Allen feels personally nutty about access to finance. In its early days, he said, his company was forced to sell debt contracts to high factor financiers despite advertising contracts with blue chip advertisers. “I’m not looking for a document,” Allen said. “I have never looked for alms in my 59 years on this planet. I’m only looking for a fair opportunity, but the opportunities haven’t been right.

Looking at Allen’s business today, an important trait is the frugality of the business. “Efficiency will always be in our DNA,” he said, and Allen has traced that focus back to the company’s start-up roots.

Allen grew the business with persistence, an energetic sales sense and an ability to charm. (Don’t hesitate to press your “demand” firmly in the negotiations, he advised, otherwise “you will die poor”.)

Moody’s estimates that about half of Allen’s commercial income comes from advertising, where he has long courted Madison Avenue for ads placed on his TV shows.

Some 45 years after Allen first spoke into an open microphone, he still does stand-up comedy, and he’s a regular on his company’s syndicated television series “Funny You Should Ask,” delivering series of jokes.

Allen is also the sole owner of Entertainment Studios, making the company minority-owned.

Supreme Court case

Entertainment Studios has filed a multi-year racial discrimination lawsuit against cable TV giants Comcast and Charter Communications Inc. over content distribution. Although the U.S. Supreme Court sided with Comcast in March on a procedural issue, Comcast resolved the dispute in June by entering into a distribution deal for the cable TV network with Entertainment Studios.


S&P Global Inc. hailed the agreement to supply the Entertainment Studios networks distribution and the extension of the Weather Channel company’s flagship distribution agreement with a “modest increase in affiliate fees.”

This is a feat in a tough environment for price hikes as the number of traditional basic cable subscribers declines.

Meanwhile, the dispute involving Charter – the country’s second-largest traditional cable system operator – remains unresolved.

A hit on Entertainment Studios revolves around governance risks, as the ownership of the company is concentrated in one person.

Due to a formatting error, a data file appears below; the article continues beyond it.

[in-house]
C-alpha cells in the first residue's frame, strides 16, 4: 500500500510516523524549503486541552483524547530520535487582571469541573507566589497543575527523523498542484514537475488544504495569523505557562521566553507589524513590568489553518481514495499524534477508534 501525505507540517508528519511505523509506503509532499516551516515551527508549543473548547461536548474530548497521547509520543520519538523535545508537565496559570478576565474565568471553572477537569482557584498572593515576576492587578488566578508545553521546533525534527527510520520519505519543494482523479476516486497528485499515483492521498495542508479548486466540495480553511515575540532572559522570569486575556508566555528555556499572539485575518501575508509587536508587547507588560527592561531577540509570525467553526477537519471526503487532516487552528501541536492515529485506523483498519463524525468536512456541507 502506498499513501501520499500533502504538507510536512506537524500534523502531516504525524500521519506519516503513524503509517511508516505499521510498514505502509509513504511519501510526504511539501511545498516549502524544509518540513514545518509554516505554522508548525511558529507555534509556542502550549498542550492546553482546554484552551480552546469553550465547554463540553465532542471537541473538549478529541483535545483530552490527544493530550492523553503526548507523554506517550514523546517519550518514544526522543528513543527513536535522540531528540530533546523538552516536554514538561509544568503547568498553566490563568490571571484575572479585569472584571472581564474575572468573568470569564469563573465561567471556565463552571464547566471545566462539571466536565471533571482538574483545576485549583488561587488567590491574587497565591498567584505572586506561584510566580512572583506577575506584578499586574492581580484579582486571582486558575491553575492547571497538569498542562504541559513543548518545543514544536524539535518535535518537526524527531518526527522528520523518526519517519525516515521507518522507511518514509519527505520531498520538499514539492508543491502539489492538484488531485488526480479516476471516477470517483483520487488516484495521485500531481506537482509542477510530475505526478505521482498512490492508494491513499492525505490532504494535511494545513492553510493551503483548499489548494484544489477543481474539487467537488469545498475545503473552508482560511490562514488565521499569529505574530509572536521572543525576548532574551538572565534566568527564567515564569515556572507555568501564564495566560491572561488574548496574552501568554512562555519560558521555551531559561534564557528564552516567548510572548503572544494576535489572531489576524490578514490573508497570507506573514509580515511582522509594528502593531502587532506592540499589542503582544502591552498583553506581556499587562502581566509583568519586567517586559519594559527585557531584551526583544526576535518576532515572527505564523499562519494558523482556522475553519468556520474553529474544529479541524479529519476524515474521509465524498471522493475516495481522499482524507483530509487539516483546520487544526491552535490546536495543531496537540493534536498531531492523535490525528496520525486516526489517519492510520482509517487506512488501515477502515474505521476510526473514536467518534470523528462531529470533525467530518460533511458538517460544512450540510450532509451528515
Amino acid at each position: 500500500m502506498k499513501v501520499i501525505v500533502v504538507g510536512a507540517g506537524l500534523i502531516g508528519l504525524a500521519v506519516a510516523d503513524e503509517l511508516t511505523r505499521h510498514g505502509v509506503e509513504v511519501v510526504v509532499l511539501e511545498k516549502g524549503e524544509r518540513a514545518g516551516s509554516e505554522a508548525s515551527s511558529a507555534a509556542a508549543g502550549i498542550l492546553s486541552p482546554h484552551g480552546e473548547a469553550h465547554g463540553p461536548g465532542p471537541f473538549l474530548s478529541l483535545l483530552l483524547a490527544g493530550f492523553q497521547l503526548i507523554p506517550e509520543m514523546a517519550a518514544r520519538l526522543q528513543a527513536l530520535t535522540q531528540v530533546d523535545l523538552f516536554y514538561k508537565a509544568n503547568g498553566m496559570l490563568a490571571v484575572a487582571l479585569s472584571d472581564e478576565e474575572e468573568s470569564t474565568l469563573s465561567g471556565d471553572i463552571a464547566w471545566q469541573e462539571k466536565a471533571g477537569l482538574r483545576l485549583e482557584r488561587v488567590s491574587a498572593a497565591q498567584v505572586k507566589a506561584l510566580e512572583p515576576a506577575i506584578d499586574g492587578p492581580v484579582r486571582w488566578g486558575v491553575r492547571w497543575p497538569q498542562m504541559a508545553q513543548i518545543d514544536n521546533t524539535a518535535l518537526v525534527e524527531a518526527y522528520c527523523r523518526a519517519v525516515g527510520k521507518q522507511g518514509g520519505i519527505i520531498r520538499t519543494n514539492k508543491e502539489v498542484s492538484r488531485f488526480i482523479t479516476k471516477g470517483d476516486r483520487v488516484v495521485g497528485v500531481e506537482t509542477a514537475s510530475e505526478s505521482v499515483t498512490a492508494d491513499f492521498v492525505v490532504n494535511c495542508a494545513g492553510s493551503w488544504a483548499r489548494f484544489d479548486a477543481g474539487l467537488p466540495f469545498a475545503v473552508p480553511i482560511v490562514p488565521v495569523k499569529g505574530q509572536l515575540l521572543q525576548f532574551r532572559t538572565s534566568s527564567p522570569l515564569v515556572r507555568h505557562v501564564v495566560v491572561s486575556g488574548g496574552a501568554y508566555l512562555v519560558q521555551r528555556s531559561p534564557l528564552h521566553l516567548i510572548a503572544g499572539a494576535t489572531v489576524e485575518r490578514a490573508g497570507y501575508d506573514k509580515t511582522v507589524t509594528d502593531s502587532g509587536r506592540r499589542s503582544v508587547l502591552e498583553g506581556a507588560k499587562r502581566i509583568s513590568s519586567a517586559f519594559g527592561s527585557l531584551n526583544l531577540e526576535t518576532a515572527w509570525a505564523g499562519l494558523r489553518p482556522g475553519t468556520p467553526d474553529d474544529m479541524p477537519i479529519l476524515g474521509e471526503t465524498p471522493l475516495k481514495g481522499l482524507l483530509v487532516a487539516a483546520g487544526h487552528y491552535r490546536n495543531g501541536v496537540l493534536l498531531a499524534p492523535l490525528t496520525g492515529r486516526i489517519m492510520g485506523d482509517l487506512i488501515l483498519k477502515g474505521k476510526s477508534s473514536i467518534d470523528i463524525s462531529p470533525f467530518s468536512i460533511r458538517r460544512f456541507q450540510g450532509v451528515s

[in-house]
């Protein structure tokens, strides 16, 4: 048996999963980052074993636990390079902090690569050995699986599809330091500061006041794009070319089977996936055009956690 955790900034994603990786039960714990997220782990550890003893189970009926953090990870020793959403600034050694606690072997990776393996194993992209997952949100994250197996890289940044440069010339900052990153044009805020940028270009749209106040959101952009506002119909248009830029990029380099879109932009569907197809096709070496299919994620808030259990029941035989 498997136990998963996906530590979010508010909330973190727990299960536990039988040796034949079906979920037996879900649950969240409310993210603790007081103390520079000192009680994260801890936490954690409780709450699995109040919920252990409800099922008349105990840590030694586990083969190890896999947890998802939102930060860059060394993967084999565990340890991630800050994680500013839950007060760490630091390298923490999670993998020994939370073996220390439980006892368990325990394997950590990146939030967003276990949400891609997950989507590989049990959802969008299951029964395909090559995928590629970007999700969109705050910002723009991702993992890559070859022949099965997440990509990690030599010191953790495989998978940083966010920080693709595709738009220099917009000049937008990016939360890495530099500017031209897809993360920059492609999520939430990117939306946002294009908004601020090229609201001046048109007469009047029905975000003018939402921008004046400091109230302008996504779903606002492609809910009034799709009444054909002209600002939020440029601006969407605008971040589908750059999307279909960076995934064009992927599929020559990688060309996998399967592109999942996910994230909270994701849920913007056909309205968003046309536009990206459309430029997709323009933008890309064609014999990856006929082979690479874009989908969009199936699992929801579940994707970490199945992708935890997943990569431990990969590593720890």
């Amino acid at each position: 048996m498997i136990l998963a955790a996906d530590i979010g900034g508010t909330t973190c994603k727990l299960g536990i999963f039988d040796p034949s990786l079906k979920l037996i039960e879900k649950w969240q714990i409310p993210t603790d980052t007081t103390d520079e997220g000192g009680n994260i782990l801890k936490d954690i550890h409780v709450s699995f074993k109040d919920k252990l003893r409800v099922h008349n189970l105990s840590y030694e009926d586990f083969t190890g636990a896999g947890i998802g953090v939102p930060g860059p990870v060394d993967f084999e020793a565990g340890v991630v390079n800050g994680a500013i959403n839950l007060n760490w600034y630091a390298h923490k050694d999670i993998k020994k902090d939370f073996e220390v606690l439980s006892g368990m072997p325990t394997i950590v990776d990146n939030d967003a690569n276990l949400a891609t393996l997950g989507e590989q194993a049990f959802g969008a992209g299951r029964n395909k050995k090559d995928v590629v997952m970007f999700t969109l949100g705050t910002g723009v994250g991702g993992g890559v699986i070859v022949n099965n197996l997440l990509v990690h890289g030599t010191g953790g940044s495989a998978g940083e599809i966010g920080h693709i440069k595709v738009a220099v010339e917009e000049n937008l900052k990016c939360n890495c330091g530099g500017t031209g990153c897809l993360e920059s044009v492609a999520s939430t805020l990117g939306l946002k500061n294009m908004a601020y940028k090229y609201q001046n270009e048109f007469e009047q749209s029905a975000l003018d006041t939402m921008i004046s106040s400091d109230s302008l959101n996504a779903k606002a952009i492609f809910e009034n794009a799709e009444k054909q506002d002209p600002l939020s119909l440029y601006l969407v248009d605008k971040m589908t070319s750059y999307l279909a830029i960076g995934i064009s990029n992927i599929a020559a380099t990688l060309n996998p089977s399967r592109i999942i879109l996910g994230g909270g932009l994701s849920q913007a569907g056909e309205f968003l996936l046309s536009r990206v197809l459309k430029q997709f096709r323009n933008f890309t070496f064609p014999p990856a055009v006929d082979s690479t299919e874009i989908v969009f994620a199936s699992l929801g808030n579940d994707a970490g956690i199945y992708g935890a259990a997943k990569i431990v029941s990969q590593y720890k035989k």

Allen dismisses such concerns, saying the leadership team is deep and can achieve the company’s lofty growth ambitions. Its management ranks are stable, with some employees recording a decade or more of service.

Besides his passion for entertainment studios, Allen is a major donor to the Democratic Party, but pragmatically separates politics and business.

Sinclair Broadcast Group – with which he has had a 27-year business relationship and with which his family office recently teamed up for an investment in regional sports television – is rather conservative.

Additionally, the cinema arm of its entertainment studios distributed “Chappaquiddick,” which cast an unfavorable light on Democratic icon Ted Kennedy.

“Someone’s political preference is something I would never blame them for,” Allen says. “I deal with everyone. This is why America is a great country.

A timeline of success

How Byron Allen built his entertainment empire:

1970s: As a teenager, Allen hangs out in the studios and offices of NBC Television in Burbank, where his mother, Carolyn Folks, works as a publicist on the network.

1979: After working in clubs and as a joke writer, Allen gained national fame as the youngest guest comedian on NBC’s “The Tonight Show Starring Johnny Carson”.

1979-1984: Co-stars on NBC’s hit reality TV series “Real People”.

1993: Founds what will become Entertainment Studios, the company that will become its flagship operating company, at his dining table.

2009: Simultaneously launches six cable networks, including Cars.TV, Comedy.TV and Recipe.TV.

2012: Launch of the seventh JusticeCentral.TV cable network.

2015 : Acquires national movie distributor Freestyle, now known as Entertainment Studios Motion Pictures, and related company Freestyle Digital Media.

2016: Buy TheGrio, a video-centric digital news community platform focused on black audiences.


2017: Kicks off an annual Oscar night fundraiser for the Los Angeles Children’s Hospital featuring Hollywood talent.

2018: Entertainment Studios Announces $ 500 Million Credit Facility; buys The Weather Channel’s linear television assets for $ 310 million.

2019: acquires four network-affiliated broadcast television stations for $ 165 million; invests with Sinclair Broadcast Group to acquire 21 regional sports television networks.

2020: Raises $ 1 billion in debt financing, buys 11 network affiliate TV stations for $ 305 million. Resolves racial bias dispute with cable TV giant Comcast, which signs a full content distribution agreement.